BEIJING, Dec. 17 (Xinhua) -- IFC, a World Bank member, and banking multinational Standard Chartered have signed a risk sharing facility, which will increase the amount of Renminbi-denominated trade finance in emerging markets, an IFC statement said Tuesday.
The service will be available to Chinese banks, as well as corporates and businesses in China and across Asia and other emerging markets involved in imports and exports to the country, it said.
This marks IFC's first venture into RMB-denominated cross-border trade finance.
The facility of up to 3 billion yuan (about 500 million U.S. dollars) is funded with 250 million U.S. dollars from Standard Chartered and 100 million U.S. dollars from IFC in a 50:50 risk participation agreement.
An additional 100 million U.S. dollars will be provided by Korea Development Bank, as well as 50 million U.S. dollars from Swiss Re Corporate Solutions.
During the three-year life of the program, it is expected to finance trade flows of over 6 billion U.S. dollars, according to IFC.
"With 28 percent of China's international trade expected to be denominated in the RMB by 2020, we are confident that this program will play a key role in enabling trade in a currency that is heralding major changes in the financial system," said Standard Chartered Group CEO Peter Sands.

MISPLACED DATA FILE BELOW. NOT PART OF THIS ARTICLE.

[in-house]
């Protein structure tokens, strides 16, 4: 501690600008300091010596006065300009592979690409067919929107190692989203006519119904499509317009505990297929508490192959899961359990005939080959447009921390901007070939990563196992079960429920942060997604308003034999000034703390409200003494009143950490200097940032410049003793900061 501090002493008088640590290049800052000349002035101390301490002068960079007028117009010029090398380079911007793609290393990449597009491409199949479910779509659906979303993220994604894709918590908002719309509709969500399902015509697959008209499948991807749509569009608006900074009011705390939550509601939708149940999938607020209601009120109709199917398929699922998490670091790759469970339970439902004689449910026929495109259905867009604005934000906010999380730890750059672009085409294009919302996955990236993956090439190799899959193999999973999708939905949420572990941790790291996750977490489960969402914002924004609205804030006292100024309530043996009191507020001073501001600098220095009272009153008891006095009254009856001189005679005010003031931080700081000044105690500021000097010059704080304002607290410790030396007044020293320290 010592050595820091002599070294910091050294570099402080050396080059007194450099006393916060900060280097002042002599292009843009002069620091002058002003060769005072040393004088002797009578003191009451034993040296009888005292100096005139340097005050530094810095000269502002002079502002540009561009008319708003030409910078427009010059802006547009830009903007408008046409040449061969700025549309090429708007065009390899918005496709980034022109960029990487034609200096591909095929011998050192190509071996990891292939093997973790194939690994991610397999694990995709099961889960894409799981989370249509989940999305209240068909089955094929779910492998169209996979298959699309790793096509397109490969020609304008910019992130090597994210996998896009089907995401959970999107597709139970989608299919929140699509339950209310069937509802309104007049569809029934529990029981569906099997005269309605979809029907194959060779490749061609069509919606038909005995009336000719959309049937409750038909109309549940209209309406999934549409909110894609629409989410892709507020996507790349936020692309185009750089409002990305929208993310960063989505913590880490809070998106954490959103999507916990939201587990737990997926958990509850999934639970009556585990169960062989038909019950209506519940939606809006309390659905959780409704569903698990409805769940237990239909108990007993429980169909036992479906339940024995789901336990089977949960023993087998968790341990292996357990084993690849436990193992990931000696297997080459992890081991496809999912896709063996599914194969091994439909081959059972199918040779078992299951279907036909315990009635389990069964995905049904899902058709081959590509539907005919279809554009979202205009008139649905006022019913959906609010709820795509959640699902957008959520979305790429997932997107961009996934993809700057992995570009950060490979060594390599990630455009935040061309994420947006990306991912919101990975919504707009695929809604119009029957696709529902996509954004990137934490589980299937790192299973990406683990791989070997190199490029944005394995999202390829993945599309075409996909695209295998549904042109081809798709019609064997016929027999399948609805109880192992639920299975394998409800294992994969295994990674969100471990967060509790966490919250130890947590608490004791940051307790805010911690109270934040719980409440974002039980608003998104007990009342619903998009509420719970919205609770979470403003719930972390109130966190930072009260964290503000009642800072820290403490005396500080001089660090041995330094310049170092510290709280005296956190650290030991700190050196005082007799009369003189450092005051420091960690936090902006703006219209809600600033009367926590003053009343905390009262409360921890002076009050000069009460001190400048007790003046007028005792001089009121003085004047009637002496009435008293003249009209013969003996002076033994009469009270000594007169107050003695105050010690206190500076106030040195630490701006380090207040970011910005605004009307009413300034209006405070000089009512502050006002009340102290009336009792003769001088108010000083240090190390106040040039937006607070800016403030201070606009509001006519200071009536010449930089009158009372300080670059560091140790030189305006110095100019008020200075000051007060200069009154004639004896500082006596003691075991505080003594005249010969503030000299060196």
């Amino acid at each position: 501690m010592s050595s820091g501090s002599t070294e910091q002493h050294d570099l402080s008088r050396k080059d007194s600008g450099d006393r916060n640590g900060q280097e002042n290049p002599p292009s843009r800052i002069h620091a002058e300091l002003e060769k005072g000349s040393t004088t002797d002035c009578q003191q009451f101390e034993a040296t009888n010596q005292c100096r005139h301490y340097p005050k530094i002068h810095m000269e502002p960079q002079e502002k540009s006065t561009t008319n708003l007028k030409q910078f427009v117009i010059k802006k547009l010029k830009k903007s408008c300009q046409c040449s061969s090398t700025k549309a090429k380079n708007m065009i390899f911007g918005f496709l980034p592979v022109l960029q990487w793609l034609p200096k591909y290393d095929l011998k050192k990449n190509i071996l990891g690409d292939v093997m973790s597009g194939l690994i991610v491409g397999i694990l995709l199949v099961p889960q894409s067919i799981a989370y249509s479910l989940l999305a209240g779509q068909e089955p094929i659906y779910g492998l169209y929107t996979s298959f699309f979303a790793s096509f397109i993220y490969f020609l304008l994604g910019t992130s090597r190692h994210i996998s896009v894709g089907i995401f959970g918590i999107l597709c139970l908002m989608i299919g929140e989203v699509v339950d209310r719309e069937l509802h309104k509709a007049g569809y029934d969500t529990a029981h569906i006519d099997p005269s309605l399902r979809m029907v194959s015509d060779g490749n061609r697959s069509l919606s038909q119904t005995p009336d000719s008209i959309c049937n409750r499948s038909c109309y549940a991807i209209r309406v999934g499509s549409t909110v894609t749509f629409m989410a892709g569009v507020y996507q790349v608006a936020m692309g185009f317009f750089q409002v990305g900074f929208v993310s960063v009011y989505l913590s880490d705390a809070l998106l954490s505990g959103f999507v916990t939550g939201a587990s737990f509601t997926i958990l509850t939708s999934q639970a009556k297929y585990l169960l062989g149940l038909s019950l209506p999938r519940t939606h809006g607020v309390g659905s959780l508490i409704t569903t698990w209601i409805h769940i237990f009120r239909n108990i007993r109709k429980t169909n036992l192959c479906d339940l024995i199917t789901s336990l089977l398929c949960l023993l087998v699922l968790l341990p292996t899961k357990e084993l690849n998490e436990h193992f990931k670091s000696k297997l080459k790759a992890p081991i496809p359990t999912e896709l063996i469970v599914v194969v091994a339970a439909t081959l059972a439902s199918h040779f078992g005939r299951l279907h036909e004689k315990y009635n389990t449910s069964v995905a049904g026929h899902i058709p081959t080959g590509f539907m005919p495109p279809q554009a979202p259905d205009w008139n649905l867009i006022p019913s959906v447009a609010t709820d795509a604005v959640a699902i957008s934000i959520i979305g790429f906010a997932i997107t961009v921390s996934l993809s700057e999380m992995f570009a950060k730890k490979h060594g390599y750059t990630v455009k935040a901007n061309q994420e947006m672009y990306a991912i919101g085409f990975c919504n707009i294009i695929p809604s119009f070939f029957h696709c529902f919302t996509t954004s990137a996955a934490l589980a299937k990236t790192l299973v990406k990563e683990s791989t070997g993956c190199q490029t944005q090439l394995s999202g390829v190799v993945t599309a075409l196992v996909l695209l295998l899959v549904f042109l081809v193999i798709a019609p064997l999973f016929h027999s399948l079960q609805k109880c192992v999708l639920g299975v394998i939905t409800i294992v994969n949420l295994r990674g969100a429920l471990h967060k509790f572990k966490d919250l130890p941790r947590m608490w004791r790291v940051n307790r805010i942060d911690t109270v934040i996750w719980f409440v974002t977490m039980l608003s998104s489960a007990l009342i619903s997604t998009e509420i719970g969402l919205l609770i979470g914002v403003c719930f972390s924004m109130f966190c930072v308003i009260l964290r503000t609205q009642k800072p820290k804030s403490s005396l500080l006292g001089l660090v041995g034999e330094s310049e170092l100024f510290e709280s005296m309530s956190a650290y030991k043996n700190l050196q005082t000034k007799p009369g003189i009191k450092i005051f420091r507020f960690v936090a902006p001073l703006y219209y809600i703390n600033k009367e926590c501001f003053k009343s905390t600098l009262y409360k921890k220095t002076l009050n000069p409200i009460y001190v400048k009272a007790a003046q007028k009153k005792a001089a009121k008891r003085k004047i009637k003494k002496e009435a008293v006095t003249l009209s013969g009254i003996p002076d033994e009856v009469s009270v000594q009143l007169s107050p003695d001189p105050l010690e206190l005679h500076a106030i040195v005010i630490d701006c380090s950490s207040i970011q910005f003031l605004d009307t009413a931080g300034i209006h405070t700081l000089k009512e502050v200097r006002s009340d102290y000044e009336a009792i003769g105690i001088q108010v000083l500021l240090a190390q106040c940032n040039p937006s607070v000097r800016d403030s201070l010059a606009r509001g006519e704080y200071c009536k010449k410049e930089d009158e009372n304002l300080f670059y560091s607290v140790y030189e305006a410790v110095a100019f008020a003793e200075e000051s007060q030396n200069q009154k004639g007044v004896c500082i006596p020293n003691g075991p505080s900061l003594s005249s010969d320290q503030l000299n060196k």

By reducing trading costs and increasing the participation of smaller, under-represented banks in the RMB trade finance market, this investment will allow suppliers of agricultural products, equipment and other essential goods to reach new markets, said IFC Executive Vice President and CEO Cai Jinyong.
Over the past three years, RMB trade finance has accelerated significantly with an increasing proportion of China's trade now settled in the currency.
Funding transactions in RMB provides the benefit of reducing currency risks and transaction costs that have increased due to the volatility of the U.S. dollar and RMB exchange rate, the IFC said in the statement.
The program is expected to create additional capacity to spur the growth of RMB trade finance, particularly via smaller, under-represented banks, it added.
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